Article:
Such basic operational problems point to a serious lack of management at both chains. That could be a real opportunity for both Wal-Mart and Kroger. In particular, it could benefit Wal-Mart's Neighborhood Market small box concept.
I recently visited a Neighborhood Market in Aurora, Colorado, and found it clean, well-staffed and well organized. Among other things, I noticed no blocked aisles and was able to get in and out of the store in less than five minutes. After shopping at that store, I have to wonder how Dollar General and Dollar Tree are supposed to compete with it.
Kroger, as I have noted elsewhere, has demonstrated a deep discounting ability that makes its prices competitive with dollar stores. I have noticed specific products at City Market and King Soopers (Colorado's Kroger brands) stores, including coffee, canned tomatoes, and broth, selling at lower prices than either Family Dollar or Dollar Tree seems to offer.
Since Kroger's stores, like Walmart Neighborhood Market, are usually well-stocked and organized, it presents a serious threat to dollar stores. I often see stocking taking place at Kroger stores, but I rarely see blocked aisles in them. When I do see blocked aisles or shelves at King Soopers or City Market, I usually find an associate who is willing to move the boxes so I can get to the goods I want.
Dodging The Bullet
Revenue figures indicate that dollar stores have been able to dodge this bullet so far. Dollar General reported a quarterly year-to-year revenue growth rate of 9.9% on January 31, 2015, and Dollar Tree reported a rate of 10.77% on the same date. In contrast, Wal-Mart reported a revenue growth rate of just 1.43%, and Target (NYSE:TGT) reported a rate of 1.15%.
Since revenue figures are based on sales, it would seem that Dollar General and Dollar Tree have been successful at attracting new customers. What I have to wonder is how long that can continue if conditions at some of their stores are as bad as the news articles indicate.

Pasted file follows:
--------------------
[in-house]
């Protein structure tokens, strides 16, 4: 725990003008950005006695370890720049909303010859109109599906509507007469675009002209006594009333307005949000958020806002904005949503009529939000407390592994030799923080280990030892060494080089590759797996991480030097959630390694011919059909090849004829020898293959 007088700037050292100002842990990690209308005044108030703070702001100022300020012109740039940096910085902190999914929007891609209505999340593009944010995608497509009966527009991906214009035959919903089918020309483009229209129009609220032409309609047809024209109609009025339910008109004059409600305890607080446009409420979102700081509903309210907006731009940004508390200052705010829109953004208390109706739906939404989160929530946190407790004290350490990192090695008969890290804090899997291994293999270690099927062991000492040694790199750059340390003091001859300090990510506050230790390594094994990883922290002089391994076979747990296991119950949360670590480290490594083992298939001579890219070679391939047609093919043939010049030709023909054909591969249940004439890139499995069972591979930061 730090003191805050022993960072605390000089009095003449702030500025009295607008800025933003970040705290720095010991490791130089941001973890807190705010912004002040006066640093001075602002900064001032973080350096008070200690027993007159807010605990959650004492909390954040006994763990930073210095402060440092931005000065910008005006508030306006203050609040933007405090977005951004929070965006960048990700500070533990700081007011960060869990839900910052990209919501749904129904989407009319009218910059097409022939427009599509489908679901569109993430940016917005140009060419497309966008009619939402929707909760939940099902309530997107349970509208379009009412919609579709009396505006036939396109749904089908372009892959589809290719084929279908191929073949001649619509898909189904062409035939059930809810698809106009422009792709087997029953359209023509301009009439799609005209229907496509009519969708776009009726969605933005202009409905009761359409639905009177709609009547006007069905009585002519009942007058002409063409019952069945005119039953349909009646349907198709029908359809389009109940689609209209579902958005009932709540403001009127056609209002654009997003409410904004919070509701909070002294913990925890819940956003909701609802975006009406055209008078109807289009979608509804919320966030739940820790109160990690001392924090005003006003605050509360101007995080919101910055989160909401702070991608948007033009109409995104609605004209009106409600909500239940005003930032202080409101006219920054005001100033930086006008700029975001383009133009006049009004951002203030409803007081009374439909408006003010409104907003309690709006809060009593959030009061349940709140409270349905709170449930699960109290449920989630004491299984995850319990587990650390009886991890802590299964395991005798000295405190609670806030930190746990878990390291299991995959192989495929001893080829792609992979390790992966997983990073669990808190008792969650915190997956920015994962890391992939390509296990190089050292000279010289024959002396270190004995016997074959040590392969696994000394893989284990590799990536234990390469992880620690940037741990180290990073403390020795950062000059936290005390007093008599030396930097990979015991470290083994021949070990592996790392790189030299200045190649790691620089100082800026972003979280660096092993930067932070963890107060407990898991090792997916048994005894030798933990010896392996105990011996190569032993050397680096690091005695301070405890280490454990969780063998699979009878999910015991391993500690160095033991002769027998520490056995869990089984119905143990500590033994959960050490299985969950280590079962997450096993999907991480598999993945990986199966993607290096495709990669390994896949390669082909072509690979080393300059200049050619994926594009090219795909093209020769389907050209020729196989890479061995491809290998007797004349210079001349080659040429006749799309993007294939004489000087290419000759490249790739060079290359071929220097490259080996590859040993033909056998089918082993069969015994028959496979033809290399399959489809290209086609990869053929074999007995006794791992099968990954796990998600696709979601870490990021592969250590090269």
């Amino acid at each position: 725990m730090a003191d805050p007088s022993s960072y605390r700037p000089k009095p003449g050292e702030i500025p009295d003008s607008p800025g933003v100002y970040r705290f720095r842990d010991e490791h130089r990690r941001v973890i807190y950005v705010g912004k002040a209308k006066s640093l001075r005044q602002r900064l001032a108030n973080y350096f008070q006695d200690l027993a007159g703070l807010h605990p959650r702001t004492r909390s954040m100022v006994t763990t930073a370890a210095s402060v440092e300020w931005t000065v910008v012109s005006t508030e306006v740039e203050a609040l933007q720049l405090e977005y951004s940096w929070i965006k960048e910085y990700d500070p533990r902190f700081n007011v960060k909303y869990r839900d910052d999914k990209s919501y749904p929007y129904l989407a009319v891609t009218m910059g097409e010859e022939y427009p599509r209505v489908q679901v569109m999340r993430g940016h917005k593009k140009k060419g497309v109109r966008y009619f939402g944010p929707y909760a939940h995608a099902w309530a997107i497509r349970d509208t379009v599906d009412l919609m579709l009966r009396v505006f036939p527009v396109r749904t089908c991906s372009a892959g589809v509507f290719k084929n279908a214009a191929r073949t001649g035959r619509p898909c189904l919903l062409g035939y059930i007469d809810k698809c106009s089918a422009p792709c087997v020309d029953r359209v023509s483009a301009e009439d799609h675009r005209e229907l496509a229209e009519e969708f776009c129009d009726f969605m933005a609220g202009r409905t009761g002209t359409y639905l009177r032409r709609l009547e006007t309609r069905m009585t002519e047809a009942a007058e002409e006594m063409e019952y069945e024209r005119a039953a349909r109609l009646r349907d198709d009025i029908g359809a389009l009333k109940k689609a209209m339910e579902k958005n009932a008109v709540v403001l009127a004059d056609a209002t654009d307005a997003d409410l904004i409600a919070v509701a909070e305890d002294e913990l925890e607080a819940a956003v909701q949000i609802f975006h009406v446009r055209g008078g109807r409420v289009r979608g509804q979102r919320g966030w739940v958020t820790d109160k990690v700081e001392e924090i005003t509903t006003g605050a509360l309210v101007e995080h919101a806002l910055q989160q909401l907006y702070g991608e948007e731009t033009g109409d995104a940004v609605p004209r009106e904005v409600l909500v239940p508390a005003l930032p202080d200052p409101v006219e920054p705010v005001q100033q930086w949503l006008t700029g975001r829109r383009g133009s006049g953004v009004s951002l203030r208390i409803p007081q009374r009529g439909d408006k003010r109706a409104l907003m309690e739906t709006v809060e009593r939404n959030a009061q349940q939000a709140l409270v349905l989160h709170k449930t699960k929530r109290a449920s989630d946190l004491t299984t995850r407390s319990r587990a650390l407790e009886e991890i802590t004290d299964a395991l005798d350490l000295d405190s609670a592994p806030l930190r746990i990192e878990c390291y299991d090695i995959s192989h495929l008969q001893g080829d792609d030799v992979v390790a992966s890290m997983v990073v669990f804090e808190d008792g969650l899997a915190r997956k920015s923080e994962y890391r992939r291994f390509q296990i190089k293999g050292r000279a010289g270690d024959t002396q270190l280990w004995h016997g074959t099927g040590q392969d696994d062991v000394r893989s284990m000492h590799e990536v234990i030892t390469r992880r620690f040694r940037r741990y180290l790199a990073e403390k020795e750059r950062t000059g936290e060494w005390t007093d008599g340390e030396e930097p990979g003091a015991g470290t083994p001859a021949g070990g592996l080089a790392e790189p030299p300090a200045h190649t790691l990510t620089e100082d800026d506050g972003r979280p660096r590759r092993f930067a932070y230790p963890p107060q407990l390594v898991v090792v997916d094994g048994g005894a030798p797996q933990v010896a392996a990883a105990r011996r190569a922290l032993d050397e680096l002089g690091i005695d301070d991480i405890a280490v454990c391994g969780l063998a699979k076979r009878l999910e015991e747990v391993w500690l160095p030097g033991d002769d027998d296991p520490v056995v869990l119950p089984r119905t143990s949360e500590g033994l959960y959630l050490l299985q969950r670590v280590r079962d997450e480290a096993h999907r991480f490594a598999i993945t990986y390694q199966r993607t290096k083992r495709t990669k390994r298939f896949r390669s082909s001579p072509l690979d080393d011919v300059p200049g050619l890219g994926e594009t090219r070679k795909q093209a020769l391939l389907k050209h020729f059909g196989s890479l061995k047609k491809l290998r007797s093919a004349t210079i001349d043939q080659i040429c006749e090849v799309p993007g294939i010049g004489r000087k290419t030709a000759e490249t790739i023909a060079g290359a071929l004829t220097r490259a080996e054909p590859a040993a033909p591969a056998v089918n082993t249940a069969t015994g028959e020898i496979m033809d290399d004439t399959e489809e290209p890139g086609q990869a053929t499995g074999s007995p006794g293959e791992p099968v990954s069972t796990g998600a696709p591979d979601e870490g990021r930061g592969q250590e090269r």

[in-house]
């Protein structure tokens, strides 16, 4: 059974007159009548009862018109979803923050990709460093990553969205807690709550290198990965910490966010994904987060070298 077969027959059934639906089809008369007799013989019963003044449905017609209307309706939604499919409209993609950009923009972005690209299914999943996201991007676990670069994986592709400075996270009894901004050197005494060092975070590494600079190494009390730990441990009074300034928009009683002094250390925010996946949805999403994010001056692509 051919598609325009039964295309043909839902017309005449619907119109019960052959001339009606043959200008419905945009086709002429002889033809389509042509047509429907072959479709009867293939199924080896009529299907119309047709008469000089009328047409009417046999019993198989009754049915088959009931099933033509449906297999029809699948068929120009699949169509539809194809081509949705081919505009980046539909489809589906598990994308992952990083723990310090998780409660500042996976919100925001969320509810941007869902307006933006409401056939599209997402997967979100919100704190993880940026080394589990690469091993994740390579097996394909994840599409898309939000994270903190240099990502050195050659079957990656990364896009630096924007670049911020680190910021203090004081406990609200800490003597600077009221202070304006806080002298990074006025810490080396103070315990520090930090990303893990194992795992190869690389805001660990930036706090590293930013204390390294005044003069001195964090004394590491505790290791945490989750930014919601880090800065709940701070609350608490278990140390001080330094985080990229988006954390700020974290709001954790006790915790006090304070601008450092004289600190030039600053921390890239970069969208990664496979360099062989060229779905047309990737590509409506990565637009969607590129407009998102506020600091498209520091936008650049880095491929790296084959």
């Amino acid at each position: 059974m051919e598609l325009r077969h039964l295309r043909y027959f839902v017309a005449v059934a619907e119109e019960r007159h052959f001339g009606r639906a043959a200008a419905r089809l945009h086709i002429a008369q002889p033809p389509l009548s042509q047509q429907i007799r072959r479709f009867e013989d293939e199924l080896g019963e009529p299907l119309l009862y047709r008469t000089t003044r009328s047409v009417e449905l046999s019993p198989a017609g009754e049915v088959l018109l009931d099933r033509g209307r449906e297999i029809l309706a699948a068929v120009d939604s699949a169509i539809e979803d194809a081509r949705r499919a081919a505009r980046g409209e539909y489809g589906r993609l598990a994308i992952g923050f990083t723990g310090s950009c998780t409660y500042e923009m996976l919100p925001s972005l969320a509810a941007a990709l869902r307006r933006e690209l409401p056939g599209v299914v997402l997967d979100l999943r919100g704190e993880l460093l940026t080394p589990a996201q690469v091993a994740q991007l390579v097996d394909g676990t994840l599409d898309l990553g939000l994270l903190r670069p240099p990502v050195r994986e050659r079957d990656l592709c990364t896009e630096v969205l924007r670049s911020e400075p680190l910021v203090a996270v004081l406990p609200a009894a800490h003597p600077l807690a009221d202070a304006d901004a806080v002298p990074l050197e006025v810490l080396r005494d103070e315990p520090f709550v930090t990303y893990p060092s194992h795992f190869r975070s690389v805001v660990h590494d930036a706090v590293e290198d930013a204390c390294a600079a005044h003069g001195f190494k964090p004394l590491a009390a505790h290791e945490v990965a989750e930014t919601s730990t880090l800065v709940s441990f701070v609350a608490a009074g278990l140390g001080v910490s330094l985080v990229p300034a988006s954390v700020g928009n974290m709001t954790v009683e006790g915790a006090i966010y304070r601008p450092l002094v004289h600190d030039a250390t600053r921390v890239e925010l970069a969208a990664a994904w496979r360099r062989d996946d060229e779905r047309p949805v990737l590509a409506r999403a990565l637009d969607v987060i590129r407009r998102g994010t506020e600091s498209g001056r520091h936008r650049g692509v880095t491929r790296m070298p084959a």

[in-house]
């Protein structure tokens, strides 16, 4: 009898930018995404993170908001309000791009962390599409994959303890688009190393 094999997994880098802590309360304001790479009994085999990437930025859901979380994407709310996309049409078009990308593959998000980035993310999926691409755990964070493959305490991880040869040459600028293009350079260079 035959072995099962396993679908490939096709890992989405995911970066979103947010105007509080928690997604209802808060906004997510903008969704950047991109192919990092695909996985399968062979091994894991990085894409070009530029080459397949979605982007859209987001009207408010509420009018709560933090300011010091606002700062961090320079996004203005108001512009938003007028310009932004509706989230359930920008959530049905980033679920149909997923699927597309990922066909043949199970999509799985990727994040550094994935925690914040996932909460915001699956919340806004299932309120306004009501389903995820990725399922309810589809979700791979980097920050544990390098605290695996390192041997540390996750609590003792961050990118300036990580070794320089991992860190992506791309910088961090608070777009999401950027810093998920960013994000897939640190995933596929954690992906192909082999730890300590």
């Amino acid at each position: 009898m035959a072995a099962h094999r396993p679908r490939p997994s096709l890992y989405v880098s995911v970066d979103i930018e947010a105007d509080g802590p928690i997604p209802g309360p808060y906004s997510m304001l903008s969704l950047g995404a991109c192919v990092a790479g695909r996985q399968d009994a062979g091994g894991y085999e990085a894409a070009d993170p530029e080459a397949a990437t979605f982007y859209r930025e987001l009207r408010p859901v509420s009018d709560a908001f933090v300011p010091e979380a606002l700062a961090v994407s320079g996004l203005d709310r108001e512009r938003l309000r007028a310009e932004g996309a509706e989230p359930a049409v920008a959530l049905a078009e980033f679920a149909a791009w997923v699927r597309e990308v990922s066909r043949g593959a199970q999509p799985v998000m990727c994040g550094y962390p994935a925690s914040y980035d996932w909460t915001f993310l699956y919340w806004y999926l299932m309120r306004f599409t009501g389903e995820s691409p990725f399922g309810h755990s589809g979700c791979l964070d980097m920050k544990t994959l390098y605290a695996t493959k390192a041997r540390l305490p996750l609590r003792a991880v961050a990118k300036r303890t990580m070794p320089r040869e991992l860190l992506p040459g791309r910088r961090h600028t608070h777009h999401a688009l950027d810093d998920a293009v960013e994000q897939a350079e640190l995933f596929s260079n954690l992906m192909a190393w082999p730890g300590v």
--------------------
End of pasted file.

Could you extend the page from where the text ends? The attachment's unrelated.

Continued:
The dollar store business model is based largely upon convenience and speed. People go to the dollar store because it is located in the neighborhood and they can get in and out quick. How are customers supposed to get in and out quick if the aisles are blocked with merchandise?
This leads to another problem I have noticed at both Family Dollar and Dollar Tree stores near my home in Colorado (there's no Dollar General in my area): poor stocking. I often find bare shelves and missing merchandise when I go into both stores. That would seem to indicate serious deficiencies with their distribution system and logistics.
Sometimes, I have noticed the merchandise I want is in the store, but it is not on the shelf where I can get at it. Instead, it is sitting on a cart in the aisle, often blocking other things I want to buy. That seems to indicate a lack of staff or a staff that is not doing its job.
It looks as if both Dollar Tree and Dollar General are in serious need of process improvement. One has to wonder how long these two chains can avoid addressing these problems.
I also have to wonder, are Dollar Tree and Dollar General executives actually walking their stores so they can examine the actual conditions on the ground? It appears that they might not be, which indicates a lack of basic retail skills and knowledge.
Despite their recent revenue growth, Dollar Tree and Dollar General look like stocks to be avoided until their management teams start addressing operational issues like stocking and keeping the aisles clear.
Disclosure: The author is long KR.
The author wrote this article themselves, and it expresses their own opinions. The author is not receiving compensation for it (other than from Seeking Alpha). The author has no business relationship with any company whose stock is mentioned in this article.